Rohtang is another adventure tourist site where it can be cold even on a summer day. Winds blow at furious pace and it is chill after 3pm. It is the highest point on the Manali-Keylong road and provides a wide panoramic view of mountains rising far above clouds, which is truly breath taking. In winter, the road of Rothang Pass is closed. Skiing is possible even in summer months (May and up to mid June) when the snow is still there on slopes. Wooden sledges are popular for rides. Para gliding is now a days very popular in summers between Rohtang and Marhi, taking one high in the sky for unforgettable views and lifetime experience.
On way to Rohtang are high Rahala waterfalls, at an altitude of 2,500 m. The other places of stopovers for beautiful views are Kothi and Gulaba. Many Bollywood films have been shot at these locations. Visit to Rohtang is a day trip worth spending and enjoyable.
Kullu and Manali valley and hills, with clean unpolluted air, panoramic views, and rivers flowing through valleys offer a change from the daily grind in the cities. Manali and Kullu in the state of Himachal Pradesh in India have become the most popular tourists’ destinations…Read More
Kullu and Manali valley and hills, with clean unpolluted air, panoramic views, and rivers flowing through valleys offer a change from the daily grind in the cities. Manali and Kullu in the state of Himachal Pradesh in India have become the most popular tourists’ destinations in North India. These places are attracting large number of tourists with over 1.8 million visiting in recent years.The journey to Kullu and Manali refreshes one’s mind and body. The road journey from nearest railhead at Chandigarh is not tiring as you travel right through on National Highway (NH 21). The distance of 310km to Manali can be covered in 10 or 11 hours.We traveled to Chandigarh from Delhi by Shatabdi Express, arriving at 11am. Starting around noon, and passing through Ropar (Rupnagar) and Kiratpur, the ideal stopover for lunch was at a nice restaurant at Swarghat. The journey further took us to Bilaspur, Sundernagar, Mandi, Pandoh, and onwards to Kullu/Manali. Manali is 40km away from Kullu. We arrived at Manali at 11pm and were surprised to see the Mall area, the center of the town bustling with tourists enjoying shopping and busy in eating joints at this hour. The hotel where we had booked was ready to serve dinner. Manali town is actually in two parts. Aleo New-Manali town is on the left bank of the Beas River, housing new hotels, and resorts on road to Nagger. The Old Manali village lies east of the Manalsu nallah (water stream), which in its present form, is more of a hippie enclave.Tourism in Manali received a real boost in the late 1980s. This once quiet village was transformed into a bustling town with hundreds of hotels and restaurants. The landscape here is breathtaking. One sees well-defined snow-capped peaks, the Beas River with its clear water meanders through the town. The hills have deodar and pine trees, fields, and apple, plum, and pear orchards. It is an excellent place for a holiday. Manali is a favorite resort for trekkers to Lahaul, Spiti, Kinnaur, Leh, and Zanskar regions in Kashmir valley.The word Manali literally means “the abode of Manu”, the Hindu lawgiver. Legend has it that sage Manu stepped off his ark in Manali to recreate human life after a great flood had deluged the world. Manali and Kullu valley is known as the "Valley of the Gods". The Old Manali village has an ancient temple dedicated to sage Manu.Manali had the presence of the British before independence of India. The British were responsible for introducing apples and trout which were not native to Manali. The apple, along with plum and pear, remains the best source of income for the majority of its inhabitants. As in other cities, the tourist attractions in Manali include lots of temples and monasteries. You can spend and enjoy your day visiting these places situated not very far from the center of the town. The most visited site in Manali is the Dhungri or Hadimba temple. Dedicated to the local deity Hadimba, wife of the Pandava prince, Bhim, this temple was erected in 1533. The temple is noted for its four-story pagoda and exquisite wooden carvings. A major festival is held here in the month of May. The Museum of Traditional Himachal Culture, near the Hadimba temple, houses artifacts of folk art of the entire Kullu valley.We also paid a visit to Siyali Mahadev temple, which has very good wooden carvings. Manali is famous for its shiny Buddhist monasteries or Gompas. It is famous for its Gadhan Thekchhokling Gompa, built in 1969. The monastery is maintained by donations from the local community. They sell hand-woven carpets made in the temple workshop. Manali has the highest concentration of Tibetan refugees in the entire Kullu valley.The other modern Himalayan Nyingamapa Gompa near the central town has a garden blooming with sunflowers. Its main shrine, lit by dozens of electric bulbs and fragrant with Tibetan incense, houses a colossal, gold-faced Buddha, best viewed from the small room on the firs Close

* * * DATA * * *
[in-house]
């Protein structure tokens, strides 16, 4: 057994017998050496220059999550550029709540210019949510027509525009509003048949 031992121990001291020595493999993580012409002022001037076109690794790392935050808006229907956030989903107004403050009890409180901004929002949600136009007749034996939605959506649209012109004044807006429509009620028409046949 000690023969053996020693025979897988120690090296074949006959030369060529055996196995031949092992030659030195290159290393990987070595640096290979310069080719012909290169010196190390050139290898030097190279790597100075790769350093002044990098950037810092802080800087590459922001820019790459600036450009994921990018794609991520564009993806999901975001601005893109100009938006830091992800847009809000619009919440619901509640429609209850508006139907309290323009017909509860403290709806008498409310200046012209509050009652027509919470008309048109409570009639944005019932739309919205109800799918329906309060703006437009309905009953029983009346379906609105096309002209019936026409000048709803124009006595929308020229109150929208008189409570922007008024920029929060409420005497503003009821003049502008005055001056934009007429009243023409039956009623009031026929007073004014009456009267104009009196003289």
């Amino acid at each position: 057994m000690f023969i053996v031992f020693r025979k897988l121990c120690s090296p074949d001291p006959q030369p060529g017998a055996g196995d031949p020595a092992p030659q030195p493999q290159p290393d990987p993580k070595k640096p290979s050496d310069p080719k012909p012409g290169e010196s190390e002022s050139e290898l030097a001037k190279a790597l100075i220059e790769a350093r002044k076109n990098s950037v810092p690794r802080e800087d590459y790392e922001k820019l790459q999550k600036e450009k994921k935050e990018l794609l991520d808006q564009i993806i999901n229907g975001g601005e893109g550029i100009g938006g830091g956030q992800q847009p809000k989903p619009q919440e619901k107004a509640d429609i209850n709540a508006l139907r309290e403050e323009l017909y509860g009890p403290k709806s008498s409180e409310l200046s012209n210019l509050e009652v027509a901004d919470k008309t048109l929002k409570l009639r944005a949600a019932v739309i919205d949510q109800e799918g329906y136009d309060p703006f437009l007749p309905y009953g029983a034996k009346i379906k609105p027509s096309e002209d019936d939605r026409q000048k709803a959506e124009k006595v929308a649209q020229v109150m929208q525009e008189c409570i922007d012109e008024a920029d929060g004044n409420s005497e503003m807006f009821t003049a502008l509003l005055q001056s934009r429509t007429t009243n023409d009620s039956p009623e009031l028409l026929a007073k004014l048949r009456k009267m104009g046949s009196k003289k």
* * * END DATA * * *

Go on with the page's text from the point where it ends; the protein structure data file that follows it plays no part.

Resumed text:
Written by hilltrekker on 07 Oct, 2008
Coming down from Marhi was also a very nice experience. The tea stalls roadside offered a good and inexp[ensive cup of tea and snacks. The scnenes of water and hill houses were beautiful. The chill was lesser than the top and so more comfortable. …Read More
Coming down from Marhi was also a very nice experience. The tea stalls roadside offered a good and inexp[ensive cup of tea and snacks. The scnenes of water and hill houses were beautiful. The chill was lesser than the top and so more comfortable. Close
Written by hilltrekker on 03 Jan, 2008
It is very important to check for weather conditions before leaving the accomodation, if there is plan to climb up to some heighty destinations. If going by vehicle, then also road condition must be prechecked to avoid hassles and risks later on. …Read More
It is very important to check for weather conditions before leaving the accomodation, if there is plan to climb up to some heighty destinations. If going by vehicle, then also road condition must be prechecked to avoid hassles and risks later on. Close
Written by hilltrekker on 13 Aug, 2007
The food was very simple and nice as we desired. The kids did not have food but took chocolates and guava juice. We also had hot coffee after the food. Over all we enjoyed there during our short stay.There were also other people sitting across…Read More
The food was very simple and nice as we desired. The kids did not have food but took chocolates and guava juice. We also had hot coffee after the food. Over all we enjoyed there during our short stay.There were also other people sitting across the tables who were enjoying spicy fast foods too. I also observed some foreigners enjoying fried rice. Overall the scenario was looking cool with slow English music and songs.This small restaurant also had the facility of CD burning and photography on its outer corner. So while taking food, the time simultaneously can be utilized by getting your cam images copied into CDs. Close
The large fruit bats also known as flying foxes, thousands in numbers were hanging on Alnus and Populus trees. Their typical chap-chap sound was very noisy but unique. These black-coloured animals remain hanging the whole of the day but during nights fly away to nearby…Read More
The large fruit bats also known as flying foxes, thousands in numbers were hanging on Alnus and Populus trees. Their typical chap-chap sound was very noisy but unique. These black-coloured animals remain hanging the whole of the day but during nights fly away to nearby areas for food. Close